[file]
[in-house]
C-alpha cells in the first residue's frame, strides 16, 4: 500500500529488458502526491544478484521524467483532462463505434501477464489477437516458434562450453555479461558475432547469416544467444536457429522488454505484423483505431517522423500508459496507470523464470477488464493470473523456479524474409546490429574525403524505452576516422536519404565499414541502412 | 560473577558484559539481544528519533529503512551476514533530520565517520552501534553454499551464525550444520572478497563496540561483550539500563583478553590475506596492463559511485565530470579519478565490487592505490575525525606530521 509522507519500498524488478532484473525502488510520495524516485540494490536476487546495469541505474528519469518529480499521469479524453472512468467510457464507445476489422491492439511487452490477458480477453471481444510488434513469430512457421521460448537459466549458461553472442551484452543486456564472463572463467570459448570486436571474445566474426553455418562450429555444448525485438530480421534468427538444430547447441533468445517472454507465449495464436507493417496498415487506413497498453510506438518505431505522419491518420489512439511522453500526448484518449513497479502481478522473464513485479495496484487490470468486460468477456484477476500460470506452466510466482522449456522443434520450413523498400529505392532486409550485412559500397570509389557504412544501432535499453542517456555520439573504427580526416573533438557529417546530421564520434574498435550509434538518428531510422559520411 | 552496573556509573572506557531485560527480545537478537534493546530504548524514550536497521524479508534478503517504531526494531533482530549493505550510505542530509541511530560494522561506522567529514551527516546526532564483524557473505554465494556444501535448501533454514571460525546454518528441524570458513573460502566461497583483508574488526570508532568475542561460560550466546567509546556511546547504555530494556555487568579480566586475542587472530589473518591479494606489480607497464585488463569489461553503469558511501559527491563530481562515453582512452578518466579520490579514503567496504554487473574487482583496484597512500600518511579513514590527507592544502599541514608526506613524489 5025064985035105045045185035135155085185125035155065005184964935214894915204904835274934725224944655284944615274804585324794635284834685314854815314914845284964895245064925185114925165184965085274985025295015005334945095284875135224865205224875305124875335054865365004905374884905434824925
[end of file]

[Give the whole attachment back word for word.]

[in-house]
C-alpha cells in the first residue's frame, strides 16, 4: 500500500529488458502526491544478484521524467483532462463505434501477464489477437516458434562450453555479461558475432547469416544467444536457429522488454505484423483505431517522423500508459496507470523464470477488464493470473523456479524474409546490429574525403524505452576516422536519404565499414541502412 | 560473577558484559539481544528519533529503512551476514533530520565517520552501534553454499551464525550444520572478497563496540561483550539500563583478553590475506596492463559511485565530470579519478565490487592505490575525525606530521 509522507519500498524488478532484473525502488510520495524516485540494490536476487546495469541505474528519469518529480499521469479524453472512468467510457464507445476489422491492439511487452490477458480477453471481444510488434513469430512457421521460448537459466549458461553472442551484452543486456564472463572463467570459448570486436571474445566474426553455418562450429555444448525485438530480421534468427538444430547447441533468445517472454507465449495464436507493417496498415487506413497498453510506438518505431505522419491518420489512439511522453500526448484518449513497479502481478522473464513485479495496484487490470468486460468477456484477476500460470506452466510466482522449456522443434520450413523498400529505392532486409550485412559500397570509389557504412544501432535499453542517456555520439573504427580526416573533438557529417546530421564520434574498435550509434538518428531510422559520411 | 552496573556509573572506557531485560527480545537478537534493546530504548524514550536497521524479508534478503517504531526494531533482530549493505550510505542530509541511530560494522561506522567529514551527516546526532564483524557473505554465494556444501535448501533454514571460525546454518528441524570458513573460502566461497583483508574488526570508532568475542561460560550466546567509546556511546547504555530494556555487568579480566586475542587472530589473518591479494606489480607497464585488463569489461553503469558511501559527491563530481562515453582512452578518466579520490579514503567496504554487473574487482583496484597512500600518511579513514590527507592544502599541514608526506613524489 5025064985035105045045185035135155085185125035155065005184964935214894915204904835274934725224944655284944615274804585324794635284834685314854815314914845284964895245064925185114925165184965085274985025295015005334945095284875135224865205224875305124875335054865365004905374884905434824925